Fetal macrosomia

Fetal Macrosomia: Description, Causes and Risk Factors:Fetal macrosomia is a term used to describe a newborn who's significantly larger than average.Fetal macrosomiaA baby diagnosed with fetal macrosomia has a birth weight of more than 8 pounds, 13 ounces (4,000 grams), regardless of his or her gestational age. About 9 percent of babies born worldwide weigh more than 8 pounds, 13 ounces. However, the risks associated with fetal macrosomia increase greatly when birth weight is more than 9 pounds 15 ounces (4500 grams).Fetal macrosomia makes vaginal delivery difficult and puts the baby at risk of injury during birth. Fetal macrosomia also puts the baby at increased risk of health problems after birth.Causes for fetal macrosomia include factors that contribute to excessive fetal growth and weight gain.Diabetes that is poorly controlled in pregnancy is the greatest risk factor for fetal macrosomia. This is believed to be partially explained by excessive growth due to elevated maternal plasma glucose levels and resulting elevated insulin and insulinlike growth factor levels, which stimulate glycogen synthesis, fat deposition, and fetal growth.
  • Excessive maternal weight gain and/or prepregnancy weight also play the some role in macrosomia by providing excessive growth in selected cases. Whether this is also due to undiagnosed glucose intolerance in these individuals remains to be studied.
  • Genetic factors also contribute to fetal size. Taller and heavier parents typically produce larger offspring.
Risk Factors:Maternal age. Women older than 35 are more likely to have a baby diagnosed with fetal macrosomia.
  • Maternal diabetes. If you had diabetes before pregnancy (pre-gestational diabetes) or develop diabetes during pregnancy (gestational diabetes), fetal macrosomia is more likely. If your diabetes is poorly controlled, your baby is likely to have larger shoulders and greater amounts of body fat than would a baby whose mother doesn't have diabetes.
  • A history of fetal macrosomia. If you've previously given birth to a baby diagnosed with fetal macrosomia, you're at increased risk of having another baby who has the condition. Also, if you weighed more than 8 pounds, 13 ounces at birth, you're more likely to have a large baby.
  • Maternal obesity. Fetal macrosomia is more likely if you're obese.
  • Excessive weight gain during pregnancy. Gaining too much weight during pregnancy increases the risk of fetal macrosomia.
  • Previous pregnancies. The risk of fetal macrosomia increases with each pregnancy. Up to the fifth pregnancy, the average birth weight for each successive pregnancy typically increases by up to about 4 ounces (120 grams).
  • You're having a boy. Male infants typically weigh slightly more than female infants. Most babies who weigh more than 9 pounds, 15 ounces (4,500 grams) are male.
  • Overdue pregnancy. If your pregnancy continues by more than two weeks past your due date, your baby is at increased risk of fetal macrosomia.
Variation in the percentage of fetal macrosomia in different ethnic groups has been observed independent of diabetes. In general, Hispanic women have a larger proportion of macrosomic newborns compared with white, African American, or Asian women.Symptoms:Fetal macrosomia is difficult to detect and diagnose during pregnancy. Possible signs and symptoms include:Large fundal height. During prenatal visits, your health care provider might measure your fundal height — the distance from the top of your uterus to your pubic bone. A fundal height that measures larger than expected could be a sign of fetal macrosomia.
  • Excessive amniotic fluid (polyhydramnios). Too much amniotic fluid — the fluid that surrounds and protects a baby during pregnancy — might be a sign that your baby is larger than average. The amount of amniotic fluid reflects your baby's urine output, and a larger baby produces more urine. Some conditions that increase a baby's size might also increase his or her urine output.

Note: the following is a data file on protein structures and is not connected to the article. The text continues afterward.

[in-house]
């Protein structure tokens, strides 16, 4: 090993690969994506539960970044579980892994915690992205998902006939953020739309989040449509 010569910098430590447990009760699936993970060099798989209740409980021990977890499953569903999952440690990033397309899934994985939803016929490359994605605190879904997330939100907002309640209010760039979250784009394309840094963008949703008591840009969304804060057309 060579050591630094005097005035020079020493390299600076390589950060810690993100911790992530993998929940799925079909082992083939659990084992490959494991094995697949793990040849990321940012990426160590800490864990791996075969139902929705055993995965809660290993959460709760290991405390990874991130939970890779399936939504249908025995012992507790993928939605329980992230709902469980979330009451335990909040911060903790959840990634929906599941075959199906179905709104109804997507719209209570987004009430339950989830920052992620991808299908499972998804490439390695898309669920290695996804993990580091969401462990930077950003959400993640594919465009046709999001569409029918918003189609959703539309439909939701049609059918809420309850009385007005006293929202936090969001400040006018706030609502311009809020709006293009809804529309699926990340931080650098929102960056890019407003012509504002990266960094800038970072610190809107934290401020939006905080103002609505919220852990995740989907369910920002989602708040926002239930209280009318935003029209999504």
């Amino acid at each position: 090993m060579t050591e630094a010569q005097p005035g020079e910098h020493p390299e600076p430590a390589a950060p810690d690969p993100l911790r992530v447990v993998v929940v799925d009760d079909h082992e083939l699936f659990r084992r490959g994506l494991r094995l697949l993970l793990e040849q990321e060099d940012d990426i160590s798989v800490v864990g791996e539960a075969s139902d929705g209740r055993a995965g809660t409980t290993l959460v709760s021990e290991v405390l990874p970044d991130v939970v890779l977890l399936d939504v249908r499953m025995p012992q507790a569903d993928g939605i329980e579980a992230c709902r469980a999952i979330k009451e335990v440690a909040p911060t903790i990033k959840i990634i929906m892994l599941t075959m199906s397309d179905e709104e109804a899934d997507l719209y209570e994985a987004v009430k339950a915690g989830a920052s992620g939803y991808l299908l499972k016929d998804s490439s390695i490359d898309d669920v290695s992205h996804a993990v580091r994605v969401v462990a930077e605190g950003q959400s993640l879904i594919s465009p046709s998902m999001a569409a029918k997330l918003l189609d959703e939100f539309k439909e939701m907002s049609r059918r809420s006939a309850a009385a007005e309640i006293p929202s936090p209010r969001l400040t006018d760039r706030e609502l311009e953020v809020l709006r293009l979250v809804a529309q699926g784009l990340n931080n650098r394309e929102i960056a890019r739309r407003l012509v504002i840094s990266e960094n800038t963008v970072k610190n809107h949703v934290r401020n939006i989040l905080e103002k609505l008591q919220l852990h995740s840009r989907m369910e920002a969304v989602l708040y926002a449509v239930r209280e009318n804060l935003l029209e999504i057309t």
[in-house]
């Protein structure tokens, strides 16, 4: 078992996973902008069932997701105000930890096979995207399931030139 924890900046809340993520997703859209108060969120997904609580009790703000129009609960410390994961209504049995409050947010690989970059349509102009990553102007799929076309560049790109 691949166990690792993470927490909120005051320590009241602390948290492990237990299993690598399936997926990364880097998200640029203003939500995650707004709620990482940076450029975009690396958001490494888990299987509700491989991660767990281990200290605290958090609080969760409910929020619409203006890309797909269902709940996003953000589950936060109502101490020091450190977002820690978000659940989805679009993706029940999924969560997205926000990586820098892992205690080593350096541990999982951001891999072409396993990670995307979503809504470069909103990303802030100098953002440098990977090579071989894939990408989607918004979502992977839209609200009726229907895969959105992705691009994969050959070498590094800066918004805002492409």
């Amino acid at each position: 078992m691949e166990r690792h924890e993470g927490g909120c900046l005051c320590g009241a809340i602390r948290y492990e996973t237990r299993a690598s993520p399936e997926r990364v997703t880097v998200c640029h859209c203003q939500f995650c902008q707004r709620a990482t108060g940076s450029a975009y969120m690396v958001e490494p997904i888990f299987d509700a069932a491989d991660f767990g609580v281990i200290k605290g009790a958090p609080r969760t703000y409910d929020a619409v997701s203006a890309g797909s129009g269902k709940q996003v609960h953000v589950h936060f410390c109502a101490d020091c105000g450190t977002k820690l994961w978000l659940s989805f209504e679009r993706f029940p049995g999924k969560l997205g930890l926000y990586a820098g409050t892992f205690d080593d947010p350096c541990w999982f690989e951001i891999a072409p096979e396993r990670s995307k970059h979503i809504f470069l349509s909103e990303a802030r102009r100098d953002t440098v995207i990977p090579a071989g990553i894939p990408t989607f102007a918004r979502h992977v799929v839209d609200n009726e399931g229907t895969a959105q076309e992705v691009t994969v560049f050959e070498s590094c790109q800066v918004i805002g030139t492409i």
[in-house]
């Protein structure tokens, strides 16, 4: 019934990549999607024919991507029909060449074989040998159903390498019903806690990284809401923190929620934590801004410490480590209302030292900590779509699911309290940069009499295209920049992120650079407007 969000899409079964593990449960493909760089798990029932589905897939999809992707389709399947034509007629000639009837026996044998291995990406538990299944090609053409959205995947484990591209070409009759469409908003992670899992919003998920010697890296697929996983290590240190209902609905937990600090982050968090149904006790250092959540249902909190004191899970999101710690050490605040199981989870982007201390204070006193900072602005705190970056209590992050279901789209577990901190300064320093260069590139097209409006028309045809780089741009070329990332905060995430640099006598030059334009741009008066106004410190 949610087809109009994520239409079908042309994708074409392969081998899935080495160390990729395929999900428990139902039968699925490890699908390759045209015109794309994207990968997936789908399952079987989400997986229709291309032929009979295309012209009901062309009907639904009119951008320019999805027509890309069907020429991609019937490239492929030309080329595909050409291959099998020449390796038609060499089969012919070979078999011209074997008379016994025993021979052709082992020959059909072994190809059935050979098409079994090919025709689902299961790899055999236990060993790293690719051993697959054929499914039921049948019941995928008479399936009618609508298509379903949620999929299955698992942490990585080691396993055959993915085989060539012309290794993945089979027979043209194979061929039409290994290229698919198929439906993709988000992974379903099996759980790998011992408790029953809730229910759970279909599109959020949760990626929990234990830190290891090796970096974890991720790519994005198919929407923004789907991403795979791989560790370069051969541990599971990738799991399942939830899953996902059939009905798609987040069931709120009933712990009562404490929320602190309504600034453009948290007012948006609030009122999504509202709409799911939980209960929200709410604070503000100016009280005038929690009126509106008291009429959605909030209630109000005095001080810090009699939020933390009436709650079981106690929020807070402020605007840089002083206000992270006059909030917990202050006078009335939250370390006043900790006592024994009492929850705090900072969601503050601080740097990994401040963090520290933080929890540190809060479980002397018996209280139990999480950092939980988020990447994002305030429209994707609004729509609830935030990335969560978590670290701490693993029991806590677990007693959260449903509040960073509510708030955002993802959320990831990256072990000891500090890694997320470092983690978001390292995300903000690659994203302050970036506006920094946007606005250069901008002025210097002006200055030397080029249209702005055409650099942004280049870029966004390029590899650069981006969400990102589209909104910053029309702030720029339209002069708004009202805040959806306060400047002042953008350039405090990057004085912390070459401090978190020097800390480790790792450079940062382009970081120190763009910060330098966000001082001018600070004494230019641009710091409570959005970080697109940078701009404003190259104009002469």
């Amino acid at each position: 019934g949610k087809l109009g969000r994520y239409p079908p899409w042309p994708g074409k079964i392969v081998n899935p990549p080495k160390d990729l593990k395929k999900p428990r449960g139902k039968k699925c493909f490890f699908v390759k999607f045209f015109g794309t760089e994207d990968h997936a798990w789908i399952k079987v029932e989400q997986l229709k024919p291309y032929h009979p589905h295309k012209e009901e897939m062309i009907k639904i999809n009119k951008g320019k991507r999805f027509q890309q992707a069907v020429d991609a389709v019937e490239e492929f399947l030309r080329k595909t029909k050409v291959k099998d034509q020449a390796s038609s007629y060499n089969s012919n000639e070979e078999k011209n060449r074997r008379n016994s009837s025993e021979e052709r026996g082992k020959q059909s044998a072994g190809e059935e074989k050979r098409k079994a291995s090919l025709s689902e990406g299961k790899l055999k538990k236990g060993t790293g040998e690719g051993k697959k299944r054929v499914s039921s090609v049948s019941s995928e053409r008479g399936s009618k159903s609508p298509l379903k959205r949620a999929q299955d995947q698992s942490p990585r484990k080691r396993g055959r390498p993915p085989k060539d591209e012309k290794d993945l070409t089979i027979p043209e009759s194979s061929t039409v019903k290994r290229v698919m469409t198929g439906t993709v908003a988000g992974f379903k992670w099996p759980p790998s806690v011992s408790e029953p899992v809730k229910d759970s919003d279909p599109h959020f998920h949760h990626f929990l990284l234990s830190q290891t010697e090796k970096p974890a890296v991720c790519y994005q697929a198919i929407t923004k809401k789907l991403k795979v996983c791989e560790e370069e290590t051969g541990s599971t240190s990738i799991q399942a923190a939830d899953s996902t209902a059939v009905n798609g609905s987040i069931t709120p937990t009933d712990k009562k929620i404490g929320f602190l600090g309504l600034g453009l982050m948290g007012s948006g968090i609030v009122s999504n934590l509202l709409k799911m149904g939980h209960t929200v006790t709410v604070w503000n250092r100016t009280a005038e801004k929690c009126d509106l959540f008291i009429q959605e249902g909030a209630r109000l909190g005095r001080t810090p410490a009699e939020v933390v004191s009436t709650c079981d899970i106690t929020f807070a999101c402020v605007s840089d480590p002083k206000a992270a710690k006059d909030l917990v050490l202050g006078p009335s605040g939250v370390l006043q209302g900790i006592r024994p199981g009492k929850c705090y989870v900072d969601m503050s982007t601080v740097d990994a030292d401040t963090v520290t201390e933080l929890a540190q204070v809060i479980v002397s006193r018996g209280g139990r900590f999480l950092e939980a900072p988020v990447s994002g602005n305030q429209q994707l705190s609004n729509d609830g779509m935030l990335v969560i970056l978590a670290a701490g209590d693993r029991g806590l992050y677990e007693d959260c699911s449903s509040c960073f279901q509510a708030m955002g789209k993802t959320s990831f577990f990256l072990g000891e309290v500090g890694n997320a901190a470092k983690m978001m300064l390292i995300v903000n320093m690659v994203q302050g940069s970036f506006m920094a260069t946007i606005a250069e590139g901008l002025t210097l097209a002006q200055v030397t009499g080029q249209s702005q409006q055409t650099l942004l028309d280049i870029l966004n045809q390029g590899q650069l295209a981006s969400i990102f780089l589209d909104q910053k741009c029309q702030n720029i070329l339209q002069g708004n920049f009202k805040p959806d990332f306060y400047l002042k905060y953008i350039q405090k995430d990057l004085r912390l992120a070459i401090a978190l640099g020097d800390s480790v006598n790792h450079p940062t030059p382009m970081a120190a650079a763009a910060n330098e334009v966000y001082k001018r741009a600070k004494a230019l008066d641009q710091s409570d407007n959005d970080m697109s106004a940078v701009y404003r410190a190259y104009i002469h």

Diagnosis:Estimating or predicting a baby's birth weight is difficult. A definitive diagnosis of fetal macrosomia could not be made until after the baby is born and weighed. If you have risk factors for fetal macrosomia, however, your health care provider will likely try to estimate your baby's birth weight before delivery.Toward the end of your third trimester, your health care provider or another member of your health care team might do an ultrasound to take measurements of parts of your baby's body, such as the head, abdomen and femur. Your health care provider will then plug these measurements into a formula to estimate your baby's weight.Keep in mind that any assessment of a baby's size during pregnancy depends on accurate knowledge of his or her gestational age. If a baby is large for his or her gestational age, it is important to confirm whether your projected due date is correct.If your health care provider suspects fetal macrosomia, he or she might use nonstress testing to monitor your baby's well-being. A nonstress test measures the baby's heart rate in response to his or her own movements. If your baby's excess growth is thought to be the result of a maternal condition, your health care provider might recommend two nonstress tests each week — starting as early as week 32 of pregnancy.Before your baby is born, you might also consider consulting a pediatrician who has expertise in treating babies diagnosed with fetal macrosomia.A glucose tolerance test at 24-28 weeks of gestation screens for gestational diabetes. Early glucose screening is necessary for women with risk factors for the development of diabetes (eg, obesity, strong family history of diabetes, prior pregnancy affected by macrosomia or gestational diabetes).Imaging: Ultrasonographic measurements to obtain estimated fetal weights are indicated when clinical assessments indicate a uterine size greater than that expected for the gestational age. An examination within 1-2 weeks of delivery showing an abdominal circumference of 35 cm or larger should alert the clinician to anticipate a fetus with a birth weight of 4000 g or more. The definitive diagnosis can only be made after delivery of the neonate. Ultrasonography of the fetus and its size can be useful for identifying macrosomic infants.Treatment:If your health care provider suspects fetal macrosomia, a vaginal delivery is not necessarily out of the question. However, you will need to give birth in a hospital — in case forceps or a vacuum device are needed during delivery or a C-section becomes necessary.Inducing labor — stimulating uterine contractions before labor begins on its own — is not generally recommended. Research suggests that labor induction doesn't reduce the risk of complications related to fetal macrosomia and might increase the need for a C-section.If your health care provider recommends an elective C-section, be sure to discuss the risks and benefits. If your health care provider recommends a C-section before week 39 of pregnancy, he or she will test a sample of amniotic fluid — which surrounds and protects your baby during pregnancy — to determine whether your baby's lungs are mature enough for birth (maturity amniocentesis).After your baby is born, he or she will likely be examined for signs of birth injuries, abnormally low blood sugar (hypoglycemia) and a blood disorder that affects the red blood cell count (polycythemia). He or she might need special care in the hospital's neonatal intensive care unit. Keep in mind that your baby might be at risk of childhood obesity and insulin resistance and should be monitored for these conditions during future checkups.Also, if you have not previously been diagnosed with diabetes, after childbirth your health care provider will test you for the condition. During future pregnancies, you will be closely monitored for signs and symptoms of gestational diabetes — a type of diabetes that develops during pregnancy.NOTE: The above information is for processing purpose. The information provided herein should not be used during any medical emergency or for the diagnosis or treatment of any medical condition.DISCLAIMER: This information should not substitute for seeking responsible, professional medical care.